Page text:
Truth be told: Adoption stories

Truth be told: Adoption stories,

One of the best ways to inspire people to adopt is by sharing success stories of those that have been there and done it.

Truth be told: Adoption stories, a podcast from the National Adoption Service aims to be an informative resource that features a group of adopters discussing their shared experiences together.

Truth be told: Adoption stories is available in both Welsh and English and features 10 adopters from across Wales discussing a different adoption topic each week – from the first steps to postadoption support. Stories range from same sex adopters and single adopters to older adopters and sibling adopters.

No one knew each other before the meeting but within moments it is like listening to old friends talk. They laugh together, they cry together.

Truth be told: Adoption stories is invaluable whether you’ve already adopted, are looking to start the process or just interested in different ways of starting a family. Listen to the podcast here:


Truth be told: Adoption stories, Wales’ first adoption podcast from the National Adoption Service, follows the journey of 10 adopters with very different experiences brought together to share their stories with each other – from their first steps to adoption to post-adoption support.

Register for a lunchtime webinar to hear more honest stories and tips from adopters and adoption workers across Wales

What is the Adoption Barometer?

The Adoption Barometer, published by charity Adoption UK, is the largest survey of adopters in the UK. This year’s report found that Wales has made significant progress since last year’s Barometer, with three Welsh policies scoring ‘good’. We are pleased to have this progress acknowledged and would like to thank the staff in the National Adoption Service across the country for their continued hard work.

Here, Rebecca Brooks, Education Policy Advisor at Adoption UK and author of the report, explains more about the survey and its findings.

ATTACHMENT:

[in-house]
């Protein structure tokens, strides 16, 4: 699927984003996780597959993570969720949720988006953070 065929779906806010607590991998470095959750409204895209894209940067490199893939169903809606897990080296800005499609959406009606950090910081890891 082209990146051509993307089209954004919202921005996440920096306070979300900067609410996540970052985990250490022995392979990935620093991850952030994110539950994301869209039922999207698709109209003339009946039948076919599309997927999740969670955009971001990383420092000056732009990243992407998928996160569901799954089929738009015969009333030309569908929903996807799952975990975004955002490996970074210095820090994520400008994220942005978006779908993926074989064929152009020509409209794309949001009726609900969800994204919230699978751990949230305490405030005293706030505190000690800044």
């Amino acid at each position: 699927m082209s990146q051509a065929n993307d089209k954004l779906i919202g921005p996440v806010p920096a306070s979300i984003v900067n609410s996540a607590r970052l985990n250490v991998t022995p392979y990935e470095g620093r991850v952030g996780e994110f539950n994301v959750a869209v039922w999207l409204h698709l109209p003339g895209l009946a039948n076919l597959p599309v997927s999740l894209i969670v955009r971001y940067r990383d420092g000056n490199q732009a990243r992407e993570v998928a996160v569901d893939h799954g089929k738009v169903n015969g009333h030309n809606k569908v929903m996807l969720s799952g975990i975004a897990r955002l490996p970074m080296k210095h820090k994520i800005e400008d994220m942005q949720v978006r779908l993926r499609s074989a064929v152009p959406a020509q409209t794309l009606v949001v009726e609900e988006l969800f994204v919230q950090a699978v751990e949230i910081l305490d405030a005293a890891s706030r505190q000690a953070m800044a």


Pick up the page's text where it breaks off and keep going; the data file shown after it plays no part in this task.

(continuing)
We started the Adoption Barometer last year to generate a snapshot of the adoption world and receive feedback on what adoption is like for families across the UK, from the first enquiry right up to families who have children up to age 25. We use the survey results to see what the experiences of adoptive families are like across the four nations, and how they’re being impacted by each nation’s policy and legislation.

This year’s survey was sent out in January and closed in March, and we saw almost 5,000 responses from people across the UK, which is an increase on 40% on last year. The survey gets sent out to Adoption UK members, as well as on social media and through adoption organisations in the UK such as the National Adoption Service. We are so thankful for all the families that took the time to complete the survey, and as always, we hope they will help to positively shape the future of adoption in the UK.

When the survey closes, we then look at the enormous amount of data that we receive. It’s fascinating to see what responses we get and is a chance for us to understand what issues adoptive families in the UK are facing throughout the adoption process. We try to use the results to shape our advocacy and campaigning work to ensure we are listening to people’s feedback. For example, last year we found that 80% of respondents said that education was a big factor for them as parents. This gave added impetus to our national education campaign and showed that the campaign was well needed for adoptive families.

We also share our data with each nation, so that if adoptive families in certain areas are highlighting a specific issue, we will incorporate that into our service delivery in that nation but also see what advice and support we can give to agencies.

A big area of the barometer is assessing and scoring the policies that regulate adoption in each nation. It’s important to mention that when scoring these policies, we look at the policy and legislation framework for each nation and use that to develop assessment criteria. We then review the survey results and use all this information to score each area.

From all four nations in the UK, we found that Welsh policies scored best, with three areas scoring ‘good’. Respondents in Wales were also considerably more positive about their experiences in accessing support during 2019 than they were the previous year.

We are pleased to see improvements in some areas across the UK such as the large amount of funding given by the Welsh Government for adoption support in Wales, but it is clear that there is still a way to go before every adoptive family is getting the support they need to thrive. We look forward to continuing our work to improve the adoption sector in the UK.

For the full report findings, click here:

The Adoption Barometer

Wales comes out top in UK wide adoption survey, but more support still needed for vulnerable children, report finds

Alongside identifying an improving picture in many respects there is still evidence that the lives of some of the UK’s most vulnerable children are being affected by missed opportunities to provide them with timely and adequate support, a new report reveals today.